M2 Browning machine gun

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M2, aircraft basic
M2, aircraft basic
Type Heavy Machine Gun
Cartridge 12.7x99mm (.50 BMG)
Country of Origin USA
Weight 64 lbs (29.0 kg)
Overall Length 56" (1422 mm)
Barrel Length 36" (914 mm)
Rate of Fire 800 rpm
Muzzle Velocity 2845 ft/s (867 m/s)
AH Damage Value 1.1716 lb
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Type Heavy Machine Gun
Cartridge 12.7x99mm (.50 BMG)
Country of Origin USA
Weight 83 lbs (37.6 kg)
Overall Length 65" (1651 mm)
Barrel Length 45" (1143 mm)
Rate of Fire 600 rpm
Muzzle Velocity 2935 ft/s (895 m/s)
AH Damage Value 1.25 lb
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The Browning .50 Caliber M2 Machine Gun is a heavy machine gun designed in 1918 by John Browning. The design was adopted by the U.S. Army in 1921 and is still in service today. It has a variety of nicknames derived from its caliber including "Ma Deuce", "fifty BMG", "fifty cal", or even just "fifty".

There were different versions of the weapon for aircraft and ground use. The ground version was the M2-HB (HB for Heavy Barrel). The aircraft version was used in fixed and flexible installations and differed from the M2-HB by its higher rate of fire, lighter weight and shorter barrel length which gave it a slight reduction in muzzle velocity.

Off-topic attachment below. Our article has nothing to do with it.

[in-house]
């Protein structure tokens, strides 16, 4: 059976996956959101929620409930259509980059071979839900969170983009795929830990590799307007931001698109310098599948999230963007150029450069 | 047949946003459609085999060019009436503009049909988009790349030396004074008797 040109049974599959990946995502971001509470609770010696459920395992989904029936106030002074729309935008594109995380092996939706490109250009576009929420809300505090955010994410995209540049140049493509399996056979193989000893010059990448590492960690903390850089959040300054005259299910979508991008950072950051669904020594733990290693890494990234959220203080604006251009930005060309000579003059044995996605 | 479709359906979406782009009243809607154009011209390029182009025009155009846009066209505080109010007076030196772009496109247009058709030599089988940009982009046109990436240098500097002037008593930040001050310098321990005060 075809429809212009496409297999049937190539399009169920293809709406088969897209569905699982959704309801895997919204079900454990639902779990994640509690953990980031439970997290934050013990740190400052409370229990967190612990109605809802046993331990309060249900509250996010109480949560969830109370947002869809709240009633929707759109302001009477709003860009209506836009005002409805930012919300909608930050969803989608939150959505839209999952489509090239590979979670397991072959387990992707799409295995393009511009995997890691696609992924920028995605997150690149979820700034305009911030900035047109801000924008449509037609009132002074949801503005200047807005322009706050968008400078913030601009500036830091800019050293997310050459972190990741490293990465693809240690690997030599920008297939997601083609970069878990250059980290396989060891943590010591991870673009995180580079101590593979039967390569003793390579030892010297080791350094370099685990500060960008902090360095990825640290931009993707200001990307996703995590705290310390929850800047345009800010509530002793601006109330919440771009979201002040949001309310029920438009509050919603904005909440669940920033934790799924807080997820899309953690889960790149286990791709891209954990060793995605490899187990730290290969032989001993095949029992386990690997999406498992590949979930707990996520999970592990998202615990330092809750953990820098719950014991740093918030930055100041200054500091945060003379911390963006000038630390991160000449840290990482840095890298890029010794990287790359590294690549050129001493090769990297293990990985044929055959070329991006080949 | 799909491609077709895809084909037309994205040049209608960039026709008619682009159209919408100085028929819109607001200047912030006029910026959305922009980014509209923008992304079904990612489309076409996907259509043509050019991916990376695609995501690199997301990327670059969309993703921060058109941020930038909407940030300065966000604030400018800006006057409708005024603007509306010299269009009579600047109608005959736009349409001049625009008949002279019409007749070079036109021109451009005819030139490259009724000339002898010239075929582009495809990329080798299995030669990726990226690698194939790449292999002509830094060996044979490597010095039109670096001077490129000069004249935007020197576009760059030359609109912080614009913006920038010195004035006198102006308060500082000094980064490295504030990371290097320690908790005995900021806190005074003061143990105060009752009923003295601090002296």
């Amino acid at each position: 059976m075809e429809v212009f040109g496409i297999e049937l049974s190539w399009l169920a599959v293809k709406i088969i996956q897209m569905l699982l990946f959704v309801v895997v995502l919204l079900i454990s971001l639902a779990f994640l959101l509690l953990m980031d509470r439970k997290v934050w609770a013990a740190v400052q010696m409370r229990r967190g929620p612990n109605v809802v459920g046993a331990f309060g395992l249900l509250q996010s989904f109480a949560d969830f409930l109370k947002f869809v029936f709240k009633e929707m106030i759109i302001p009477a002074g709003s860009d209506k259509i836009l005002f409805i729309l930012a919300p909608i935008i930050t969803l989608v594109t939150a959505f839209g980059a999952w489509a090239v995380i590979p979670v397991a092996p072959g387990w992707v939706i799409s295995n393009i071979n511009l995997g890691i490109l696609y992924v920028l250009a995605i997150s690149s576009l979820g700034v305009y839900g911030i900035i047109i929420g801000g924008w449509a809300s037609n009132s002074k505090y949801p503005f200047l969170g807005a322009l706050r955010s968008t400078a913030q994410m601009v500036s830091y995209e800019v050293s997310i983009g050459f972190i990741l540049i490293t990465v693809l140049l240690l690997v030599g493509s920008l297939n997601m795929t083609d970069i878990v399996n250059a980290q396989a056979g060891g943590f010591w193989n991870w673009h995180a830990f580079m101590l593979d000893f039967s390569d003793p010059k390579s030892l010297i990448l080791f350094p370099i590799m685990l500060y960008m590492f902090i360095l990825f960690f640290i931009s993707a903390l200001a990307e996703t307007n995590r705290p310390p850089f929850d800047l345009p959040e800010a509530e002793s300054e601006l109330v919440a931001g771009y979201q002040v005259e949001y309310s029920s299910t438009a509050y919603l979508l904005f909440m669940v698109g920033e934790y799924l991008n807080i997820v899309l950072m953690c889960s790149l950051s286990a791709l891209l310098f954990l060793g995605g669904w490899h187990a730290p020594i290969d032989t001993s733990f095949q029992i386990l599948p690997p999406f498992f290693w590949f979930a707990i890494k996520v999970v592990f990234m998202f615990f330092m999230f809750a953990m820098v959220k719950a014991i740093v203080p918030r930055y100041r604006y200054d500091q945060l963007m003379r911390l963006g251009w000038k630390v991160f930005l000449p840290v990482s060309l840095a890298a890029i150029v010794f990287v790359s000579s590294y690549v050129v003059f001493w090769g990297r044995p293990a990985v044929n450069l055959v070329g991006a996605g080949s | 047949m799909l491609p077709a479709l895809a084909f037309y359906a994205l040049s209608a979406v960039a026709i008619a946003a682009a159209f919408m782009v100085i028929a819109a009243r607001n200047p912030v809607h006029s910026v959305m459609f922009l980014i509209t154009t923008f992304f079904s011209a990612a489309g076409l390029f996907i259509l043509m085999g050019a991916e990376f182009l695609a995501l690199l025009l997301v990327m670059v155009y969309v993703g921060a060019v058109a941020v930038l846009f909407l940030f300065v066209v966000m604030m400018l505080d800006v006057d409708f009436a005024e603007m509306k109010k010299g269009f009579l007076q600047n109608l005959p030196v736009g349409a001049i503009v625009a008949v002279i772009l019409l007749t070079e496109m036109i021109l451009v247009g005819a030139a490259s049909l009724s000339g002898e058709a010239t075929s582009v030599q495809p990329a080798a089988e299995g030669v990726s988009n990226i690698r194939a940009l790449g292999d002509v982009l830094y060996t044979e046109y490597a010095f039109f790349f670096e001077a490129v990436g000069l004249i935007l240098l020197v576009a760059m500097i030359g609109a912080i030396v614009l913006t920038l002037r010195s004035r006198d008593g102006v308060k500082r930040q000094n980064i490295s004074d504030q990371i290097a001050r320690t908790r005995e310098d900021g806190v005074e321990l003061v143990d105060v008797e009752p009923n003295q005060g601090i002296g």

During World War II, the M2 guns were produced by Colt's Patent Fire Arms Company, High Standard Company, Savage Arms Corporation, Buffalo Arms Corporation, Frigidaire, AC Spark Plug, Brown-Lipe-Chappin, Saginaw Division of General Motors Corporation, and the Kelsey Hayes Wheel Company. The initial cost of the Browning M2 machine gun was $750.00. Production ceased temporarily at the end of World War II. A total of about 2 million M2's were built with about 23 percent of these being M2-HB's.[1]

Testament to the dependability of the weapon's design, the Browning M2 is still in use today as a secondary and anti-personnel weapon with not only the American military, but other armed forces as well.

Aces High

In Aces High, the M2 is found on nearly every American aircraft as well as some British ones. The M2-HB is used on a number of different ground vehicles as well as the PT Boat.


  1. The Machine Gun, Vol 5, George Chinn, 1987.